Please use this identifier to cite or link to this item: https://doi.org/10.1016/j.agee.2004.01.012
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dc.titleToward understanding the cumulative impacts of roads in upland agricultural watersheds of northern Thailand
dc.contributor.authorZiegler, A.D.
dc.contributor.authorGiambelluca, T.W.
dc.contributor.authorSutherland, R.A.
dc.contributor.authorNullet, M.A.
dc.contributor.authorYarnasarn, S.
dc.contributor.authorPinthong, J.
dc.contributor.authorPreechapanya, P.
dc.contributor.authorJaiaree, S.
dc.date.accessioned2011-05-03T06:49:18Z
dc.date.available2011-05-03T06:49:18Z
dc.date.issued2004
dc.identifier.citationZiegler, A.D., Giambelluca, T.W., Sutherland, R.A., Nullet, M.A., Yarnasarn, S., Pinthong, J., Preechapanya, P., Jaiaree, S. (2004). Toward understanding the cumulative impacts of roads in upland agricultural watersheds of northern Thailand. Agriculture, Ecosystems and Environment 104 (1) : 145-158. ScholarBank@NUS Repository. https://doi.org/10.1016/j.agee.2004.01.012
dc.identifier.issn01678809
dc.identifier.urihttp://scholarbank.nus.edu.sg/handle/10635/22191
dc.description.abstractThis paper describes the interactions of various physical processes that allow unpaved roads to contribute disproportionately to basin-wide runoff and stream sediment in the 93.7 ha Pang Khum Experimental Watershed (PKEW) in northern Thailand. Many road sections in PKEW are constant sources of sediment entering the stream during most rain events because: (1) Horton overland flow is generated on the compacted surfaces after small depths of rainfall; (2) surface preparation processes, including vehicle detachment and maintenance activities, renew the supply of easily transportable surface sediment on inter- and intra-storm time scales; (3) erosion of the road surface is accelerated in locations where slopes are steep, overland flow distances are long, and/or vehicle usage is high; (4) surface runoff typically exits from the road directly into the stream. Owing to these collective processes, sediment delivery rate on PKEW roads is more than an order of magnitude higher than that on adjacent fields (≈120 Mg ha-1 per year versus 9 Mg ha-1 per year). Thus, unpaved roads appear to be on the same order of importance as agricultural lands in contributing sediment to the stream network, despite occupying a fraction of the total surface area in the basin (≈0.5% versus 12%). A more thorough assessment of linkages between all hillslope runoff/sediment sources and the stream network, however, is still needed to fully evaluate the relative impacts of roads versus those of agriculture practices in PKEW. © 2004 Elsevier B.V. All rights reserved.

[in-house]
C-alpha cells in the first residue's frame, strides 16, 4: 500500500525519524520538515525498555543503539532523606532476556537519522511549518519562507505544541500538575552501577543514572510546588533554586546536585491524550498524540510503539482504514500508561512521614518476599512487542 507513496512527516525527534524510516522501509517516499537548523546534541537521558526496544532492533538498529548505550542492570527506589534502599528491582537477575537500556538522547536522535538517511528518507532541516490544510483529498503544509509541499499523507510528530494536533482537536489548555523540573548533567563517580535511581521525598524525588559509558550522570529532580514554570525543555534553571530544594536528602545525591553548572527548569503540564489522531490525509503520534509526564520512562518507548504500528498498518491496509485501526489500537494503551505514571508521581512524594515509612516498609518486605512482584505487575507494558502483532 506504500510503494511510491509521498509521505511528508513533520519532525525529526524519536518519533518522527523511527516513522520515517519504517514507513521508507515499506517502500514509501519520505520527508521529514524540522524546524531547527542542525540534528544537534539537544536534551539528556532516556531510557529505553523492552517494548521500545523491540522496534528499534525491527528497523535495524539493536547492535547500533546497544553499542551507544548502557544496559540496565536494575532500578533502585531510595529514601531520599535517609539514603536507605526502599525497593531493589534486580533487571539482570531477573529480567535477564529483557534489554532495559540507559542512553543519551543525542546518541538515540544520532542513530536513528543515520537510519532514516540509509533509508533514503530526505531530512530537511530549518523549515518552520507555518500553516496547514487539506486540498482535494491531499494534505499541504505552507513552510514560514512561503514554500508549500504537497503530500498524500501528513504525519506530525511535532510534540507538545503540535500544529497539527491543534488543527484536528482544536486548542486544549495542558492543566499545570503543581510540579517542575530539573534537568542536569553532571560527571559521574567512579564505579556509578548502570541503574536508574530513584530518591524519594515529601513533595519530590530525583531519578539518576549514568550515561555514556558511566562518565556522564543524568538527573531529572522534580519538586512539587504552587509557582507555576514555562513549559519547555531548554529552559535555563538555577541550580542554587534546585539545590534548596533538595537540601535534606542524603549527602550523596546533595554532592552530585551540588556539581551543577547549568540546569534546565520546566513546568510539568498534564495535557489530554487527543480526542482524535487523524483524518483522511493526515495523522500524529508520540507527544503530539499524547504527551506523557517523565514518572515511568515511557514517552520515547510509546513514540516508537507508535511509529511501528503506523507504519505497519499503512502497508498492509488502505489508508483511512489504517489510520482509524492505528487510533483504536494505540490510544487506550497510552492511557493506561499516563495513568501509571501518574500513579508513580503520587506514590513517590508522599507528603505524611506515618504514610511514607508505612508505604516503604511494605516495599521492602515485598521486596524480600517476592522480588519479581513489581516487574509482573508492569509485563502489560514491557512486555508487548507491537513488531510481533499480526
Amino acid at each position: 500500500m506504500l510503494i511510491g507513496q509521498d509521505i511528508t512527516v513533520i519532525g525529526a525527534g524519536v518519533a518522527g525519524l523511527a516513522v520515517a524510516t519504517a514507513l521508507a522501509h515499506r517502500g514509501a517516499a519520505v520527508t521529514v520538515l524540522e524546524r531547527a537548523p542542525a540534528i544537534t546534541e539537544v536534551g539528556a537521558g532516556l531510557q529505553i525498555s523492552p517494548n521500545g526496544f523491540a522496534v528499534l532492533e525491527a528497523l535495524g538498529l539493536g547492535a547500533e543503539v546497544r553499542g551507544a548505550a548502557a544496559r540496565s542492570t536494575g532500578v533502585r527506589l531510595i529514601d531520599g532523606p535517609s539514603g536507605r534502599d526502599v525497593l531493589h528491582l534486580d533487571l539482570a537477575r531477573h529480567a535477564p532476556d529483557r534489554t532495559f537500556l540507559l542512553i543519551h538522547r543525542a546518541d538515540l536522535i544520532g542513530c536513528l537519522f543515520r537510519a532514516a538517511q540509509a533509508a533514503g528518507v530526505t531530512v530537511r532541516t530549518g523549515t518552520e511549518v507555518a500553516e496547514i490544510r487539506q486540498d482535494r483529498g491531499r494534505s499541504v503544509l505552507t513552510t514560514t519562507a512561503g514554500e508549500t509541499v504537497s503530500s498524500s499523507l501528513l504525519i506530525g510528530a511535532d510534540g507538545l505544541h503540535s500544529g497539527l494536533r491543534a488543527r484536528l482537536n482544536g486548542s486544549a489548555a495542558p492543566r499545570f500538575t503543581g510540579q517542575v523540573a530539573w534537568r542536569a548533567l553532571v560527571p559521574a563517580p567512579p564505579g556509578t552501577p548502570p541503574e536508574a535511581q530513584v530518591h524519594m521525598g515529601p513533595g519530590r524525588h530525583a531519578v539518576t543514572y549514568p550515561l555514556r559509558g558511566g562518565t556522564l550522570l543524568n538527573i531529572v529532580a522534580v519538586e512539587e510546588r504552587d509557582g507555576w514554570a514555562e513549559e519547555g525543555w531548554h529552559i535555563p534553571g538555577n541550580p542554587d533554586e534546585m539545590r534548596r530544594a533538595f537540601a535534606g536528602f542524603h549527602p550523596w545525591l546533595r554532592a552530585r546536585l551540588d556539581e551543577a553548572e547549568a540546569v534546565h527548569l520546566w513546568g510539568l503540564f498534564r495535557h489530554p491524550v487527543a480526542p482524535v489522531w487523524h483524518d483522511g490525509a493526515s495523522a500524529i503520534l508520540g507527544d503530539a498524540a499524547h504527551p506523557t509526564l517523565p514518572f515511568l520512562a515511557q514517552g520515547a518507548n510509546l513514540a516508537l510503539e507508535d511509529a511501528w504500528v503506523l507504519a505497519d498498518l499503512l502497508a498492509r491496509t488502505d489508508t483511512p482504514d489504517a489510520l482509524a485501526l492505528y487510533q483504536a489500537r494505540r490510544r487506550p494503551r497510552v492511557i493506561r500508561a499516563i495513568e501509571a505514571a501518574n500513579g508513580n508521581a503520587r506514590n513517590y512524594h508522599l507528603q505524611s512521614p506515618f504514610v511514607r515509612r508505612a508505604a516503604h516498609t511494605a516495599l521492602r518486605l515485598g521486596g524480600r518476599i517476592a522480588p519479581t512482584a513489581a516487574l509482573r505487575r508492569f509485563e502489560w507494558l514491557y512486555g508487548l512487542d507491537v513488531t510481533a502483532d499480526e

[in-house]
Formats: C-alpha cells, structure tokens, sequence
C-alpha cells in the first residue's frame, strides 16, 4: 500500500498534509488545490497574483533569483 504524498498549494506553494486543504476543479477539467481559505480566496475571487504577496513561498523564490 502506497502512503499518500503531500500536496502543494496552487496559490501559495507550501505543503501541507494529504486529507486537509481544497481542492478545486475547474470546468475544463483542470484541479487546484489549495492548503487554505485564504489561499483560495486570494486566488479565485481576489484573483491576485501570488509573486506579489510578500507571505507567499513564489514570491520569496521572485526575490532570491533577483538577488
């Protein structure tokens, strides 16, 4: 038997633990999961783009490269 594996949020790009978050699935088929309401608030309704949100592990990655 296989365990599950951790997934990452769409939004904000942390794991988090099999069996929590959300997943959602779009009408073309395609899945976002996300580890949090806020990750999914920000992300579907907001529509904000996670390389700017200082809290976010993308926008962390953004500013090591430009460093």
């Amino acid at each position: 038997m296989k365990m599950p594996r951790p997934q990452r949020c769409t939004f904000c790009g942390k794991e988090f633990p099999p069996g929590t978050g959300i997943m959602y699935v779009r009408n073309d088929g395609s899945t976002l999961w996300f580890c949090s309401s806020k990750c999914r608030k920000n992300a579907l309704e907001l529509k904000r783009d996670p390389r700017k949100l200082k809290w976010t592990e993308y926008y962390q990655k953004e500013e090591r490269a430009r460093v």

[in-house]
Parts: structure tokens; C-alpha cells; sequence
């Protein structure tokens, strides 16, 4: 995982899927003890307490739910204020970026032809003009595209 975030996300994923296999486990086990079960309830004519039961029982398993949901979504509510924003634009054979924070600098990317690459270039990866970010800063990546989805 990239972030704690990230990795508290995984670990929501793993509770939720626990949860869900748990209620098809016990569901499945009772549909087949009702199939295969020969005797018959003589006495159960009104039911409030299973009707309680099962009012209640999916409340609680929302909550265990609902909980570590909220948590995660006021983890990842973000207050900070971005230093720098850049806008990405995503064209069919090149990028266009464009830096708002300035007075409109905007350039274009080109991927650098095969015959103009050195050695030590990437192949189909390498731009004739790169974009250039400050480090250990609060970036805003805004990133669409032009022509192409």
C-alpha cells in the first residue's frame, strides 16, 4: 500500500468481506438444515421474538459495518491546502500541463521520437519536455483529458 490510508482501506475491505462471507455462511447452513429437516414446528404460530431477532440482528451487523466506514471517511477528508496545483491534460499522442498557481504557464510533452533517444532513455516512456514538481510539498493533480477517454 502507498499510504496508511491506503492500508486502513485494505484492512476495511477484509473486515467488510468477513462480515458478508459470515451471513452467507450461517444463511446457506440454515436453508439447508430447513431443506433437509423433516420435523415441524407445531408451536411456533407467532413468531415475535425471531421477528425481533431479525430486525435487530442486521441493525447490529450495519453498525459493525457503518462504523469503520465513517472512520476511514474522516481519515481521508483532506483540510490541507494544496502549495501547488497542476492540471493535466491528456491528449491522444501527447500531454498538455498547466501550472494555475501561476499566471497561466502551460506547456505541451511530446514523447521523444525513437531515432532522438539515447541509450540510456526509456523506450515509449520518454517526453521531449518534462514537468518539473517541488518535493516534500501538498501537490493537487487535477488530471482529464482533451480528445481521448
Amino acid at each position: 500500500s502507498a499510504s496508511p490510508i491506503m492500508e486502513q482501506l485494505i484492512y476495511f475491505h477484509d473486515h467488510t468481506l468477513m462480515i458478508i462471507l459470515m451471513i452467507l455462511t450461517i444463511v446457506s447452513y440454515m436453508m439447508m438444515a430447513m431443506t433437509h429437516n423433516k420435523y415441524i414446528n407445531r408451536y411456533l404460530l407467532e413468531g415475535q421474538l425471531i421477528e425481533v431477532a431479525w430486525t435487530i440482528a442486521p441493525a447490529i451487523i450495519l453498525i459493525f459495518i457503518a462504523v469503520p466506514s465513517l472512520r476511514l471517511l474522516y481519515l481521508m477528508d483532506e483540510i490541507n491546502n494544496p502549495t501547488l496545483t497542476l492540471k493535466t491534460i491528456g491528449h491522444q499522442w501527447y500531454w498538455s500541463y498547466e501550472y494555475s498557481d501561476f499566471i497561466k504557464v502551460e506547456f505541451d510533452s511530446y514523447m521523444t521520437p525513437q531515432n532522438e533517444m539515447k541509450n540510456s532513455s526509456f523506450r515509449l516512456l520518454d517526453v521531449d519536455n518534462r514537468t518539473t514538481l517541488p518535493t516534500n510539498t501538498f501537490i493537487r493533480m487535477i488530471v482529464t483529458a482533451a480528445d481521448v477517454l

dc.description.urihttp://libproxy1.nus.edu.sg/login?url=http://dx.doi.org/10.1016/j.agee.2004.01.012
dc.sourceScopus
dc.subjectErosion
dc.subjectLand degradation
dc.subjectSE Asia
dc.subjectTropical hydrology/geomorphology
dc.subjectUnpaved roads
dc.typeConference Paper
dc.contributor.departmentGEOGRAPHY
dc.description.doi10.1016/j.agee.2004.01.012
dc.description.sourcetitleAgriculture, Ecosystems and Environment
dc.description.volume104
dc.description.issue1
dc.description.page145-158
dc.description.codenAEEND
dc.identifier.isiut000224624600013
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